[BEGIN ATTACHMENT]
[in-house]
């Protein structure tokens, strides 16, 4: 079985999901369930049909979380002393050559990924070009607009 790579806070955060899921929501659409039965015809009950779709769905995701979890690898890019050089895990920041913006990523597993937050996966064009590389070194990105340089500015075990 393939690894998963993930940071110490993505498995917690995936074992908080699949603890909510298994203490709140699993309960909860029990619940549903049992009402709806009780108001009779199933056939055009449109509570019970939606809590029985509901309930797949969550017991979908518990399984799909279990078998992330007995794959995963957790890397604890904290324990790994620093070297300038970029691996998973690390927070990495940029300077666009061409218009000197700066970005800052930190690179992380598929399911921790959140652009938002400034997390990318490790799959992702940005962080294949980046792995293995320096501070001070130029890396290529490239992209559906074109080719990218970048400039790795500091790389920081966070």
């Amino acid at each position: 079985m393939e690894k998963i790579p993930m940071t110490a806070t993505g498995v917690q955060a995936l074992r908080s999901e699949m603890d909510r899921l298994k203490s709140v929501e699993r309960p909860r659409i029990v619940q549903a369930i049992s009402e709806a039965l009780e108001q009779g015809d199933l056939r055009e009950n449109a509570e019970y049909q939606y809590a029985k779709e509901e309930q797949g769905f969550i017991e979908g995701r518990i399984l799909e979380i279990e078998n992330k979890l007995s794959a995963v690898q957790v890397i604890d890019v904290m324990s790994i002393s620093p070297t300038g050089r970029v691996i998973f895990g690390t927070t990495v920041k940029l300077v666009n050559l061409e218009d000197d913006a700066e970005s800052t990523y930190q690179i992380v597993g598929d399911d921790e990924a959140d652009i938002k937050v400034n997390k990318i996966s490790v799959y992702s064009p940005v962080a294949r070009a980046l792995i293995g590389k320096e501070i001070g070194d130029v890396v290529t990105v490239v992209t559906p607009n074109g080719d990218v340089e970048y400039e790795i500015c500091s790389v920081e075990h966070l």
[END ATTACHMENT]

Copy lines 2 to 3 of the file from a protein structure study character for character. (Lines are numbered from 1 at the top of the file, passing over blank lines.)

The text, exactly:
């Protein structure tokens, strides 16, 4: 079985999901369930049909979380002393050559990924070009607009 790579806070955060899921929501659409039965015809009950779709769905995701979890690898890019050089895990920041913006990523597993937050996966064009590389070194990105340089500015075990 393939690894998963993930940071110490993505498995917690995936074992908080699949603890909510298994203490709140699993309960909860029990619940549903049992009402709806009780108001009779199933056939055009449109509570019970939606809590029985509901309930797949969550017991979908518990399984799909279990078998992330007995794959995963957790890397604890904290324990790994620093070297300038970029691996998973690390927070990495940029300077666009061409218009000197700066970005800052930190690179992380598929399911921790959140652009938002400034997390990318490790799959992702940005962080294949980046792995293995320096501070001070130029890396290529490239992209559906074109080719990218970048400039790795500091790389920081966070």
């Amino acid at each position: 079985m393939e690894k998963i790579p993930m940071t110490a806070t993505g498995v917690q955060a995936l074992r908080s999901e699949m603890d909510r899921l298994k203490s709140v929501e699993r309960p909860r659409i029990v619940q549903a369930i049992s009402e709806a039965l009780e108001q009779g015809d199933l056939r055009e009950n449109a509570e019970y049909q939606y809590a029985k779709e509901e309930q797949g769905f969550i017991e979908g995701r518990i399984l799909e979380i279990e078998n992330k979890l007995s794959a995963v690898q957790v890397i604890d890019v904290m324990s790994i002393s620093p070297t300038g050089r970029v691996i998973f895990g690390t927070t990495v920041k940029l300077v666009n050559l061409e218009d000197d913006a700066e970005s800052t990523y930190q690179i992380v597993g598929d399911d921790e990924a959140d652009i938002k937050v400034n997390k990318i996966s490790v799959y992702s064009p940005v962080a294949r070009a980046l792995i293995g590389k320096e501070i001070g070194d130029v890396v290529t990105v490239v992209t559906p607009n074109g080719d990218v340089e970048y400039e790795i500015c500091s790389v920081e075990h966070l």